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The excellent-as-ever performances by Rory Kinnear and Anne Marie Duff were the play’s redeeming feature, their relationship believable, even as guilt became an increasingly meaningless emotion in a society without a moral code.

Moving on to Lady Macbeth more broadly, we pondered the old question of why an ambitious woman is inevitably condemned for that trait, while a man is never blamed for desiring to be king. We reflected too on quite how brief her time in the play is: an instigator of rise and then of fall, she disappears surprisingly early, to become an often-invoked memory and presence instead. While she is undoubtedly a malign presence at times, we could not condemn her as unilaterally and superficially as some have done.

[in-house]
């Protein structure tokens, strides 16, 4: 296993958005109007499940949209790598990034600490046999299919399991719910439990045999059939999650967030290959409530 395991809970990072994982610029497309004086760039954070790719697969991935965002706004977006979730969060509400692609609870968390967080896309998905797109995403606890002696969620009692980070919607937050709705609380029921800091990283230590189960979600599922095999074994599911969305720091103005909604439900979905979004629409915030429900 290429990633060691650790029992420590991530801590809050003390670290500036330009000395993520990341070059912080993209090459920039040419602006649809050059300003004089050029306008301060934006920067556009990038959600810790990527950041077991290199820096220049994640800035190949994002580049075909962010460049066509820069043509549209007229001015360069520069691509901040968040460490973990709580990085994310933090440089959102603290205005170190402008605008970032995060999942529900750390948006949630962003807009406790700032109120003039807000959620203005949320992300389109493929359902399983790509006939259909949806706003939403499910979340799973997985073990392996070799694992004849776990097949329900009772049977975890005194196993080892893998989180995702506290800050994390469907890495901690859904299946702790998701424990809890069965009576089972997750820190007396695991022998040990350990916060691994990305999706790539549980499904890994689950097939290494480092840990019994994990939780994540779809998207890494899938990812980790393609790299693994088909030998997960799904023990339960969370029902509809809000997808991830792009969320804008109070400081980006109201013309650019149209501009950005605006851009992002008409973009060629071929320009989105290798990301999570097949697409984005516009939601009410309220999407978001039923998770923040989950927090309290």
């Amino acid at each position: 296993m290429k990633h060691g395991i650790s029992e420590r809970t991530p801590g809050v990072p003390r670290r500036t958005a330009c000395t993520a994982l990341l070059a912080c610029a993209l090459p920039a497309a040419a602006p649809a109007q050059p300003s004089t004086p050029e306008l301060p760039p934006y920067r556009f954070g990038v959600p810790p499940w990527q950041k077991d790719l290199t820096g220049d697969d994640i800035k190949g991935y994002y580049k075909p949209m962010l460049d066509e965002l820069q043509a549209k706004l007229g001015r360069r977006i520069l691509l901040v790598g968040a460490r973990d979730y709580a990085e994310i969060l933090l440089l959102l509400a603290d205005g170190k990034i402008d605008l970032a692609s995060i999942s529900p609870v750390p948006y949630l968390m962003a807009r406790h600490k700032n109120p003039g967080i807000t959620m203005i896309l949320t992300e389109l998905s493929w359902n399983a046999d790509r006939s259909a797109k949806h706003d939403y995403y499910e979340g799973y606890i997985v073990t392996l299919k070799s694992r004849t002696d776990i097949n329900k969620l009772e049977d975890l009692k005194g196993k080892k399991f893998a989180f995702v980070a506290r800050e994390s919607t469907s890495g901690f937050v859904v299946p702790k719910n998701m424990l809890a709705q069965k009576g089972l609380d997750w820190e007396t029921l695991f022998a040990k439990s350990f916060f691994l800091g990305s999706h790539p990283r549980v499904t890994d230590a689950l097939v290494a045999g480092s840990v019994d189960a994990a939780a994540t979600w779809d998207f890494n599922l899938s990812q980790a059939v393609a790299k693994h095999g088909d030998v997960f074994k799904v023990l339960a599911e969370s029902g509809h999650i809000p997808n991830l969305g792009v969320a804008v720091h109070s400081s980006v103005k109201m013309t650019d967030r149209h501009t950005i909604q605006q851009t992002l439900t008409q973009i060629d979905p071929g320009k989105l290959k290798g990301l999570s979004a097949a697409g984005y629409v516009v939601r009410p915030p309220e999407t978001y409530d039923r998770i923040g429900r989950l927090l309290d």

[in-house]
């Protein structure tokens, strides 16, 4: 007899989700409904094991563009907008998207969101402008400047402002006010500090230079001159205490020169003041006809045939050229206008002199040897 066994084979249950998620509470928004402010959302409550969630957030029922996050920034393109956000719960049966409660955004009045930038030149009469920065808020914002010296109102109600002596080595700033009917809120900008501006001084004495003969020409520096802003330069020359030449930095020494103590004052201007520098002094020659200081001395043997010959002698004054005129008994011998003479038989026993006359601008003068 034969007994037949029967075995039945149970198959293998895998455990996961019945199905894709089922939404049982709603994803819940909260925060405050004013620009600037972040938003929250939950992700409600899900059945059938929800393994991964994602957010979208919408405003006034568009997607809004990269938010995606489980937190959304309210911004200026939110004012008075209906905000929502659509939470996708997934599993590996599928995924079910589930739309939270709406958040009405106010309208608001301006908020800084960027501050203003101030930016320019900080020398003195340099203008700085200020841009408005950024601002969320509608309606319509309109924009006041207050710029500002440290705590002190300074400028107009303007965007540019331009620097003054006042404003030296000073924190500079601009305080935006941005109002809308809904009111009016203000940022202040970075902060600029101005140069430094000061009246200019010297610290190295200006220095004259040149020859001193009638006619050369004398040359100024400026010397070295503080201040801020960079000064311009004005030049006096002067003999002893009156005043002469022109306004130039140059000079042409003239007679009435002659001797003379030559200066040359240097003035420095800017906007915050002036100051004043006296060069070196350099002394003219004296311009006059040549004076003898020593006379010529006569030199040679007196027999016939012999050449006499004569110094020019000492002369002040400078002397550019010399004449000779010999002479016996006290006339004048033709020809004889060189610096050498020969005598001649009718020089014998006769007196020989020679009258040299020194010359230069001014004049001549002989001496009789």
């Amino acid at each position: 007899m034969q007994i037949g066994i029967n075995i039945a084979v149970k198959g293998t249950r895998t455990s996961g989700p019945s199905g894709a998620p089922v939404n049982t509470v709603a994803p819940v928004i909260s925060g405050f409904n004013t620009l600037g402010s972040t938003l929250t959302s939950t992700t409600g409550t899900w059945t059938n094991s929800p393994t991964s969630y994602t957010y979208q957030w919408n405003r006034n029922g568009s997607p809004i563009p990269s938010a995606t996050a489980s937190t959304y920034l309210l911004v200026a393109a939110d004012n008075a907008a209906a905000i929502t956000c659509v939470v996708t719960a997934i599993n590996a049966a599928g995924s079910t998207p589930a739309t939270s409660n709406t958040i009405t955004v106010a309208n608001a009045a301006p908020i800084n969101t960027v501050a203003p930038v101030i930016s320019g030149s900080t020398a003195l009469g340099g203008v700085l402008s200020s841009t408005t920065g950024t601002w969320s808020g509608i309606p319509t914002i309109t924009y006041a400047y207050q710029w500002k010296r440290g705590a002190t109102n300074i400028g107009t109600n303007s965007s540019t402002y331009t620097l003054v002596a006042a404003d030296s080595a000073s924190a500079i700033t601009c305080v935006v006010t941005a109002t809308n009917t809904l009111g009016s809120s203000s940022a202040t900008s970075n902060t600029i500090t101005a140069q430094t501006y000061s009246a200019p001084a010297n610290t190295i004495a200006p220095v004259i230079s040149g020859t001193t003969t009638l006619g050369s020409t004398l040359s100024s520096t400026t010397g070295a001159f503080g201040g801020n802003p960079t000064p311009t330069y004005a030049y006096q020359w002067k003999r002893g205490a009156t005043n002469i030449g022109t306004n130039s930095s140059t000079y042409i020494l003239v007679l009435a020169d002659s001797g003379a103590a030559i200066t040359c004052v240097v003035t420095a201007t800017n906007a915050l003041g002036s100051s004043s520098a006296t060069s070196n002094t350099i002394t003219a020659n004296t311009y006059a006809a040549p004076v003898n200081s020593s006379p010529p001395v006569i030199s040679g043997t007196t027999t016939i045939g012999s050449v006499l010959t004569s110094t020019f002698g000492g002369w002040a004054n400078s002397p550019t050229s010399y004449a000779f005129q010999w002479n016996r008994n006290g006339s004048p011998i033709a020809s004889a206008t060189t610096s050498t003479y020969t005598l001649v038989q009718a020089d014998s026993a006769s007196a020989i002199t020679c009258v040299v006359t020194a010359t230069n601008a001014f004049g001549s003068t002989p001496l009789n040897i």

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We found the article, Mark Thornton Burnett’s ‘The ‘fiend-like Queen’: rewriting Lady Macbeth’, Parergon, 11 (1993), 1-19, unconvincing (admittedly, written a while ago; work on gender has progressed). His reading seemed to reach too far to see characters as gendered, or bi-gendered, and we also were sceptical of his analysis that Lady Macbeth’s suicide was a supposed sign of her integrity. We also felt that, actually, gender is perhaps not a primary preoccupation of Macbeth, important though it is, and fascinating as a character as Lady Macbeth is. We certainly managed an impassioned and lengthy discussion!

Join us in a fortnight for Old Norse goddesses, monstrous and powerful women of a whole other sort!

Easter Session 2: Lady Macbeth